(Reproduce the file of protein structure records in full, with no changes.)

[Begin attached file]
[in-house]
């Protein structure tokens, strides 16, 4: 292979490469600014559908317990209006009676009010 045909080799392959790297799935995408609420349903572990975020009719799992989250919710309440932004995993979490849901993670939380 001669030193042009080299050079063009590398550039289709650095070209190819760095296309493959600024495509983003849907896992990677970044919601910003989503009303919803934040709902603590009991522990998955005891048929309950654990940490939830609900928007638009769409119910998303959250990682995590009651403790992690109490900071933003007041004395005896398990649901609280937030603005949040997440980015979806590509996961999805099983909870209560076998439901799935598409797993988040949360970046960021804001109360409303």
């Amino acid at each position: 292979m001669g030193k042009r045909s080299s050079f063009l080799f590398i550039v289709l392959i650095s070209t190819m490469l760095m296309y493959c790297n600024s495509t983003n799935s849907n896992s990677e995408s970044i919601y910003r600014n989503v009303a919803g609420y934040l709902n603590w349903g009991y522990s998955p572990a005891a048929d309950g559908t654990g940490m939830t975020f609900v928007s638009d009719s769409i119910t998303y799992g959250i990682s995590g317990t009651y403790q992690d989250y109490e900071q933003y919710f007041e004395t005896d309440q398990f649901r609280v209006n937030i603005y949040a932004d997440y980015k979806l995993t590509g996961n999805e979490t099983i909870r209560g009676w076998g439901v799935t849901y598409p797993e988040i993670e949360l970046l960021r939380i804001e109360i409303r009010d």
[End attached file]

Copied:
[in-house]
């Protein structure tokens, strides 16, 4: 292979490469600014559908317990209006009676009010 045909080799392959790297799935995408609420349903572990975020009719799992989250919710309440932004995993979490849901993670939380 001669030193042009080299050079063009590398550039289709650095070209190819760095296309493959600024495509983003849907896992990677970044919601910003989503009303919803934040709902603590009991522990998955005891048929309950654990940490939830609900928007638009769409119910998303959250990682995590009651403790992690109490900071933003007041004395005896398990649901609280937030603005949040997440980015979806590509996961999805099983909870209560076998439901799935598409797993988040949360970046960021804001109360409303």
């Amino acid at each position: 292979m001669g030193k042009r045909s080299s050079f063009l080799f590398i550039v289709l392959i650095s070209t190819m490469l760095m296309y493959c790297n600024s495509t983003n799935s849907n896992s990677e995408s970044i919601y910003r600014n989503v009303a919803g609420y934040l709902n603590w349903g009991y522990s998955p572990a005891a048929d309950g559908t654990g940490m939830t975020f609900v928007s638009d009719s769409i119910t998303y799992g959250i990682s995590g317990t009651y403790q992690d989250y109490e900071q933003y919710f007041e004395t005896d309440q398990f649901r609280v209006n937030i603005y949040a932004d997440y980015k979806l995993t590509g996961n999805e979490t099983i909870r209560g009676w076998g439901v799935t849901y598409p797993e988040i993670e949360l970046l960021r939380i804001e109360i409303r009010d």